How your church can respond and minister during a natural disaster

September 3, 2019

Natural disasters can wreak havoc on a community. While churches are not immune from the impact of these events, they play a vital role in ministering to the community before, during and after a calamity.

Here’s a list of several things that your church can do to minister and serve your community in the midst of a natural disaster.

  1. Prepare to serve your members.
    Before a disaster strikes, create a contact list of all your church members. If you already have such a list, make sure it is updated and includes their address, home phone, mobile phone, email address and emergency contact information.
  2. Know what resources you already have.
    Develop a resource list that includes people who would be willing and available to serve after a disaster, as well as equipment and other materials. Find out what resources exist within your local congregation.
  3. Check on each member.
    Following the disaster, contact each member to do a wellness checkup. Respond to any life-threatening issues first, and then try to resolve property issues like cleaning up flooded homes, removing fallen trees, covering displaced roofs, etc.
  4. Look for other opportunities to serve.
    Assisting your church members will probably create opportunities to help their friends and neighbors. This is a great opportunity to be the hands, feet and voice of Jesus during a difficult time.
  5. Use your facility as a shelter or respite center.
    If your church is accessible, free of damage, has power and has the appropriate facilities, consider using your building as a shelter or daytime respite center. Providing a place for people to take a shower, use the restroom, receive a hot meal or take a break is a way to meet many tangible needs immediately following a catastrophic event.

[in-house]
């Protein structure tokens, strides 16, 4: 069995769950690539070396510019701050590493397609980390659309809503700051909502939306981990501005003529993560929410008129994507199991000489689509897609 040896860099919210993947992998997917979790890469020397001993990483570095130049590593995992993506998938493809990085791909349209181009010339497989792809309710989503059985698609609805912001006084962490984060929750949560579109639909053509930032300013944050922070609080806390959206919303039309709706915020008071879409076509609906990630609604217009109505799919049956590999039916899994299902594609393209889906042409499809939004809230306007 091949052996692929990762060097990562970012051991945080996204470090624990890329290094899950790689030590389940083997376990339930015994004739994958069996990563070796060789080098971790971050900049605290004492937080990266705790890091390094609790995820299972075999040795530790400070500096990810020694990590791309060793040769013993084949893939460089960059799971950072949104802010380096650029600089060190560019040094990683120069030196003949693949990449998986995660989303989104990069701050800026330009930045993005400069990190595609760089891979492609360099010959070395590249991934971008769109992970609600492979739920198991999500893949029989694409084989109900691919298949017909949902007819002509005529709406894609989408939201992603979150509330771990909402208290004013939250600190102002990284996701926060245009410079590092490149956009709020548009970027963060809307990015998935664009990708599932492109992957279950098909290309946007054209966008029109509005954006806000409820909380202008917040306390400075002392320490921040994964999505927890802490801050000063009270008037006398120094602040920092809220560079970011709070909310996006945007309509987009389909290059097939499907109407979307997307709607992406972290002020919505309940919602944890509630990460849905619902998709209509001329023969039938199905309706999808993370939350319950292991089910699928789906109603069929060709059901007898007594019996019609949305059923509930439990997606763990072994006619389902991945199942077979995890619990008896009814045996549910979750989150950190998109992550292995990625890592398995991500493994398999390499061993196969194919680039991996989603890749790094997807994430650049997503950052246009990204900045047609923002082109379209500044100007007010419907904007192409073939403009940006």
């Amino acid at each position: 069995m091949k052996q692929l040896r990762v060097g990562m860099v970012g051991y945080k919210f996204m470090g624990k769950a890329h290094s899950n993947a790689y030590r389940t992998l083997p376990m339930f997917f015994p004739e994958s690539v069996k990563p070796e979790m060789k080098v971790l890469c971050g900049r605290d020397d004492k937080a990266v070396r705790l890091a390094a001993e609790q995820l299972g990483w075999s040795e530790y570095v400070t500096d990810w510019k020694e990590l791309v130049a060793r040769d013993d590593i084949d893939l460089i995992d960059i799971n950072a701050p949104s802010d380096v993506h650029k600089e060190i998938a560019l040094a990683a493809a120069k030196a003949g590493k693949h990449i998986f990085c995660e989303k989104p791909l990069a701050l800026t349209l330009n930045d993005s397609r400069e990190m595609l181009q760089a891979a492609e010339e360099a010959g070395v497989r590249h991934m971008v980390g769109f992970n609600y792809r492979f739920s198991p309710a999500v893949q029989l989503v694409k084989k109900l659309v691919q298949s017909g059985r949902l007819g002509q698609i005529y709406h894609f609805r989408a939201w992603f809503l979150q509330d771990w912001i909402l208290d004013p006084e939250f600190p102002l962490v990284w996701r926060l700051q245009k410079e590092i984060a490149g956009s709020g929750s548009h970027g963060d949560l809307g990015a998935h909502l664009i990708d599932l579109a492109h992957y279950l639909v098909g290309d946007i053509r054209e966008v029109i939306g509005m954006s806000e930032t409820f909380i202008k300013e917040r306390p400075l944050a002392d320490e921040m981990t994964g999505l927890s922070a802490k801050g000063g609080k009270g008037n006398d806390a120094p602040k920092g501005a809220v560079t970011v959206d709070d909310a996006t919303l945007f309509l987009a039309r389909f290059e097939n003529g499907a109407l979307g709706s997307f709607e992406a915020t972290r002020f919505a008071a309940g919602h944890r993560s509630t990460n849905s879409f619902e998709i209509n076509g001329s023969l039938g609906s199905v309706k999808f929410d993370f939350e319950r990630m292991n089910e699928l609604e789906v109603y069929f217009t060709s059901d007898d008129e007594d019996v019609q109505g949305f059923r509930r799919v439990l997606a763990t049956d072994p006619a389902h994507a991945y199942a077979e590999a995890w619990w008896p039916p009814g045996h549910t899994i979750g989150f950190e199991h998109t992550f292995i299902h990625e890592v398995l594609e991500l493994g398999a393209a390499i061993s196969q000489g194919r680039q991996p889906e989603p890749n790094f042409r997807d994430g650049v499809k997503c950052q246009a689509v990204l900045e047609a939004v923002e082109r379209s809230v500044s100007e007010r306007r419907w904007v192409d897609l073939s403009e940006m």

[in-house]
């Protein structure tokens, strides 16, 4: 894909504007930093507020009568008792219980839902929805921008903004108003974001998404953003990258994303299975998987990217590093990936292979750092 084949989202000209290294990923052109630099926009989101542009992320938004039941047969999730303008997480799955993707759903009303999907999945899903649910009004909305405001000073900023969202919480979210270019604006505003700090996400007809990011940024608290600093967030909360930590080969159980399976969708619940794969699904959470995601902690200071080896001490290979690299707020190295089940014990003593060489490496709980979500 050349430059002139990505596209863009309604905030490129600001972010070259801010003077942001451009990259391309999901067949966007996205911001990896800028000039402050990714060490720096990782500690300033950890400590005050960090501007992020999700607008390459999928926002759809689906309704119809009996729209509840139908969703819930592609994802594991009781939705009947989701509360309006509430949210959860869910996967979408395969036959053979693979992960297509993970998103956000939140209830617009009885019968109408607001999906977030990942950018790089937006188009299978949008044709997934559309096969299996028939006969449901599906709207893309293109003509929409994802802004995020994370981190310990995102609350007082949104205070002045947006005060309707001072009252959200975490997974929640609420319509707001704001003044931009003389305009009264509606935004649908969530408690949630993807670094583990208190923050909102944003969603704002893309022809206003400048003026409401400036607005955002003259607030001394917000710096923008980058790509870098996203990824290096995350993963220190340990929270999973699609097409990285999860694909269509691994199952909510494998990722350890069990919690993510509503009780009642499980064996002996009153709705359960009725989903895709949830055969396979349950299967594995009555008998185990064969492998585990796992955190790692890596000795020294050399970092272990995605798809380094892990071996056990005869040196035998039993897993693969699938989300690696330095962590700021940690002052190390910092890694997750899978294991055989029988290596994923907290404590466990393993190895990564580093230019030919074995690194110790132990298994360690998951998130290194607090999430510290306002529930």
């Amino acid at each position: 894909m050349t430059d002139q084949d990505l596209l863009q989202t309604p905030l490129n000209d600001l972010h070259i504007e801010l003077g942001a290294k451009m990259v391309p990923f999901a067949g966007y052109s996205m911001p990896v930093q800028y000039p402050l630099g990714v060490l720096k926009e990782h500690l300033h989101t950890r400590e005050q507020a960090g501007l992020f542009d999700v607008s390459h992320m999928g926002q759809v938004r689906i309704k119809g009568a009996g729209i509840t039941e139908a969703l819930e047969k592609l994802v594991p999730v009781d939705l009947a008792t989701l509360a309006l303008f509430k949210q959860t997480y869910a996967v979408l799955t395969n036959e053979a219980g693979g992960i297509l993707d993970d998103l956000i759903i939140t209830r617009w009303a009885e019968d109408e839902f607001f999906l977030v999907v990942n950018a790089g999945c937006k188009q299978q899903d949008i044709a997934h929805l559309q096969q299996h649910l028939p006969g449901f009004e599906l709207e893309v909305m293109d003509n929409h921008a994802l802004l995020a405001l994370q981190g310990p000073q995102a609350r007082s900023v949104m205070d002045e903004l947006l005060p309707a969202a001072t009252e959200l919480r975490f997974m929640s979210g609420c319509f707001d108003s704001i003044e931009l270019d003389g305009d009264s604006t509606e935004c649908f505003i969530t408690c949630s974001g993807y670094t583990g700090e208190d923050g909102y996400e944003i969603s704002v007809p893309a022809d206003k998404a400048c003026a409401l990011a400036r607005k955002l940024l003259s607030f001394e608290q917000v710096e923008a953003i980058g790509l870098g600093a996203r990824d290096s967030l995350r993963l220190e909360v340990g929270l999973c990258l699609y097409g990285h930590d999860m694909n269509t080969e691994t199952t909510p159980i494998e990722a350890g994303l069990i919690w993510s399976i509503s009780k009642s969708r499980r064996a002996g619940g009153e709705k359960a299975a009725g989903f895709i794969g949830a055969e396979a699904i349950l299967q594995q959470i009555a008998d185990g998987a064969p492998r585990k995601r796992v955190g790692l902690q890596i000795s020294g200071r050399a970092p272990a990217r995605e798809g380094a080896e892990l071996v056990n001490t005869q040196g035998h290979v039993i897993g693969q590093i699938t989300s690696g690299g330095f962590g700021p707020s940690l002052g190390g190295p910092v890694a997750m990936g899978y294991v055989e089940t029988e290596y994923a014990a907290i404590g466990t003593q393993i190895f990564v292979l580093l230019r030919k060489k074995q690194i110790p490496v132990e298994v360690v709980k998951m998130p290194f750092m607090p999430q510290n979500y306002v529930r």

6. Offer assistance to local officials.
    Contact your local government officials and first responders and offer to help with challenges they may be facing. No job is too small or menial. When they see that you can be trusted, they may turn to you for additional ways to help.
  7. Provide transportation.
    Transportation can be a great challenge following a calamity. If roads are deemed safe and passable, consider how you can help people get to doctor appointments, visit shelters or recovery centers, go to the grocery store and more.
  8. Point people to other resources for assistance.
    You won’t be able to meet every need in your community, so point people to other resources for assistance. Encourage people affected by the disaster to register with the Federal Emergency Management Agency (FEMA), even if they don’t think they qualify. Registration is the first step to recovery.

Additional information and disaster preparedness resources are available from the Emergency Management Division of the N.C. Department of Public Safety. Additionally, Baptists on Mission, also known as N.C. Baptist Men, post updates to various incidents that the disaster relief ministry is responding to on its website. A training video on conducting clean up, mud outs and tear outs of flooded homes is available here.


by Richard Brunson  /  N.C. Baptists on Mission  
/  Baptist State Convention of North Carolina

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